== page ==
IT WAS with great interest that I read your correspondence with David Cameron, splashed across national headlines last week, which painted a clear picture of a prime minister with only a tenuous grasp on the realities of the demands he has made on local authorities such as Oxfordshire, where he also happens to be an MP.

I hope you’ll agree with me that there’s a point where cuts can no longer be the solution to balancing the books. Personally I think we’re already well beyond that line in the sand.

So I’m confused by your own position on government policy, given that you continue to publicly affirm that you share Mr Cameron’s blind faith in the blunt instrument of austerity as the answer to all our problems.

You’ve also made much of the statistic that two per cent of the county’s population consumes 50 per cent of the finances. I’m sure the old, the sick and infirm are a great drain on our public services, but in a modern society surely those people should expect to be looked after by those of us who are better able to do so?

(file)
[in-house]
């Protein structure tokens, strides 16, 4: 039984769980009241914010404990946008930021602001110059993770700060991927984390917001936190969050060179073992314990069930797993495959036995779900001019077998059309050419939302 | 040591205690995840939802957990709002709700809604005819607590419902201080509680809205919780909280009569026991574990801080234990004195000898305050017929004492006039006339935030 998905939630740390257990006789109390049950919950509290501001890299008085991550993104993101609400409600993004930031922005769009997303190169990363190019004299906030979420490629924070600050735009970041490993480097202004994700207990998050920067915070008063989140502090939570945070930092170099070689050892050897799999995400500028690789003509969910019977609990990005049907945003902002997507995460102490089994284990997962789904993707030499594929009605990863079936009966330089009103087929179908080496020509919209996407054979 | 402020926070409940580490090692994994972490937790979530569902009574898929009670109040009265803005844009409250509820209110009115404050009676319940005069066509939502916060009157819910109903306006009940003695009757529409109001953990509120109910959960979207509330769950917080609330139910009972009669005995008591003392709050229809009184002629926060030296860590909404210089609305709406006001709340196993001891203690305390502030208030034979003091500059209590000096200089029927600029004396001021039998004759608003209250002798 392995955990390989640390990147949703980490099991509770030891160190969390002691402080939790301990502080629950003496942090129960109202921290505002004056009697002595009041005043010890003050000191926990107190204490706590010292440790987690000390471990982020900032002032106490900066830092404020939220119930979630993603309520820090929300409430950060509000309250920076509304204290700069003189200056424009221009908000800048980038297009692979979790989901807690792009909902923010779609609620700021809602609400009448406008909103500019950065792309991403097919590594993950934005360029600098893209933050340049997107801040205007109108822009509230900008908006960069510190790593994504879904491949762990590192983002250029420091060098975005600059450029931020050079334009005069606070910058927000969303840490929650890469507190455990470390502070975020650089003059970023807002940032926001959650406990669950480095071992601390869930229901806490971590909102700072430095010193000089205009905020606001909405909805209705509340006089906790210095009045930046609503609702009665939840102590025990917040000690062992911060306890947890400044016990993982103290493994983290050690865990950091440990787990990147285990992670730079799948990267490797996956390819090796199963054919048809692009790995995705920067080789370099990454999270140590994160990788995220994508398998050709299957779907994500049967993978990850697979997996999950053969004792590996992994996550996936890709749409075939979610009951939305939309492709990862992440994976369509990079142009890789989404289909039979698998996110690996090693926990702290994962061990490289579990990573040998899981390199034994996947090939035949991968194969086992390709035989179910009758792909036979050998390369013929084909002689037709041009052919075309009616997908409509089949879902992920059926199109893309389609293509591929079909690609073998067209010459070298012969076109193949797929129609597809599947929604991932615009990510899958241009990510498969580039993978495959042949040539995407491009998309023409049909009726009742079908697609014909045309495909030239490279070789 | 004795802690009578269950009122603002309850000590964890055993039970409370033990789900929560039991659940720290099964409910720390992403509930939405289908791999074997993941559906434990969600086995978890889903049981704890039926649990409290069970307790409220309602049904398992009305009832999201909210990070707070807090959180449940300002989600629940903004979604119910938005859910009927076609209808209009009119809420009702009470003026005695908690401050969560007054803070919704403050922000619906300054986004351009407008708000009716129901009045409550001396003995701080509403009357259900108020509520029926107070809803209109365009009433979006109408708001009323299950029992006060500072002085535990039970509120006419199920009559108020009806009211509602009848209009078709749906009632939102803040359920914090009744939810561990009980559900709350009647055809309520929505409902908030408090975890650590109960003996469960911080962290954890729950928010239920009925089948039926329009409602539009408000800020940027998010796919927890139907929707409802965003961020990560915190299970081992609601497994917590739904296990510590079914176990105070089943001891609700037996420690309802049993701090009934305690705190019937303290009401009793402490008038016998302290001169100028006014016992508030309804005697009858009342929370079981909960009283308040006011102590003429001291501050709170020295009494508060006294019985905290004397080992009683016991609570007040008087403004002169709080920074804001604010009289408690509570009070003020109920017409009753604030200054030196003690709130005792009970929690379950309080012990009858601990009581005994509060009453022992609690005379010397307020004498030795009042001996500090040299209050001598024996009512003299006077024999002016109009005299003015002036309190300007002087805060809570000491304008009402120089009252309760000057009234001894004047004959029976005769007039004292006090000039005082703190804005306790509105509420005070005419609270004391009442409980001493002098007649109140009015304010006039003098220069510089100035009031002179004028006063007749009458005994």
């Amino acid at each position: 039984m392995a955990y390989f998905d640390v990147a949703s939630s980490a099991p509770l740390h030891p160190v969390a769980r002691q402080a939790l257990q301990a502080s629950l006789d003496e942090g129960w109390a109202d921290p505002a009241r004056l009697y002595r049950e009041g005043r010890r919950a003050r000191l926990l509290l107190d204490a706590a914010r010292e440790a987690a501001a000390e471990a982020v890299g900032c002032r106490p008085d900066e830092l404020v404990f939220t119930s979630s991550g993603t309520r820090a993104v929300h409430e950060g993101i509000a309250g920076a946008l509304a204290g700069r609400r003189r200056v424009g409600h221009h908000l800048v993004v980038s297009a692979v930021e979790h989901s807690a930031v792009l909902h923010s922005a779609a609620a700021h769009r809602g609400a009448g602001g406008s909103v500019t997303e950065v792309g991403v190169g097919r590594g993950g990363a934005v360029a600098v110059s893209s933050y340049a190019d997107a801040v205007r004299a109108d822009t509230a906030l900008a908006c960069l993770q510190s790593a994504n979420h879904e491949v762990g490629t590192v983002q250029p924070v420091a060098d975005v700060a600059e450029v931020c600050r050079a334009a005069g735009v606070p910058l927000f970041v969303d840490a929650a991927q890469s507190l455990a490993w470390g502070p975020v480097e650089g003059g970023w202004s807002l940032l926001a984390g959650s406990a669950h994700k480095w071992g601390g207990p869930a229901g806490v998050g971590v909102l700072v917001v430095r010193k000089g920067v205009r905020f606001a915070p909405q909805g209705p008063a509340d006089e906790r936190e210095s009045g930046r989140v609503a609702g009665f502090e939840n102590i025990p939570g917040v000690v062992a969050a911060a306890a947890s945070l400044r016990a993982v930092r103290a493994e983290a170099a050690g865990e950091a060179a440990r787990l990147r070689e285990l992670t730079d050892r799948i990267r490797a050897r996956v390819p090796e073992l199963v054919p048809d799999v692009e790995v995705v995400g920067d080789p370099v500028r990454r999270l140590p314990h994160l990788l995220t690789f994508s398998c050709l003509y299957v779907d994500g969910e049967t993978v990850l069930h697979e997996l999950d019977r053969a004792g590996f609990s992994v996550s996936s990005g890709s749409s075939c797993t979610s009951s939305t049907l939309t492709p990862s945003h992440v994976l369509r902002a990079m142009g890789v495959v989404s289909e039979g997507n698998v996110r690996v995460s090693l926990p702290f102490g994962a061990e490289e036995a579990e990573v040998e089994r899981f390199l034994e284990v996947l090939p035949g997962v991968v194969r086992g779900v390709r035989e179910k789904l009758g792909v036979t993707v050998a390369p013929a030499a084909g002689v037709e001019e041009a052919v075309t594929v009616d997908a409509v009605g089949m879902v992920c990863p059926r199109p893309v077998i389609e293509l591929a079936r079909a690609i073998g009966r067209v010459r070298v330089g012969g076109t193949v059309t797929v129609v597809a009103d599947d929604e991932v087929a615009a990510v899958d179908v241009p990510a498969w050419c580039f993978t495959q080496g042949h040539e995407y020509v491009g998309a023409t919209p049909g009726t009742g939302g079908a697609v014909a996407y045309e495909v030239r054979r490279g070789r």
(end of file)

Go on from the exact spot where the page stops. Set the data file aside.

Should Oxfordshire pensioners be made fearful of putting their heating on this winter but be comforted as they shiver in the dark that they are “doing their bit”?

I really feel that you have to come down on one side of the fence or the other here. You can’t continue to support the cuts in public while apparently opposing them in private. As leader of the county council, the people of Oxfordshire deserve an unequivocal statement of your aims and allegiances.

You will no doubt be aware that Mr Cameron’s intervention in Oxford has now prompted requests from over 100 other councils to have a similar direct consultation with him over budget pressures.

He also faces accusations of ministerial impropriety over his intervention with you.

So perhaps now would be a good time for hard-pressed council leaders such as yourself to make a firmer stand. You could set an example and refuse to pass what you have already told the PM is an impossible budget to balance in any morally defensible way. I know such actions come with potential repercussions, but if other council leaders followed your lead, how many mutinies could Westminster really handle? This could be your place in history calling!

Alternatively you could join the drive for the abolition or raising of the now outdated two per cent referendum threshold on council tax increases.

I think the people of Oxfordshire would welcome your further engagement with the PM on their behalf and with local activists on these matters.

Ian Middleton
Green Party Prospective Parliamentary Candidate for Banbury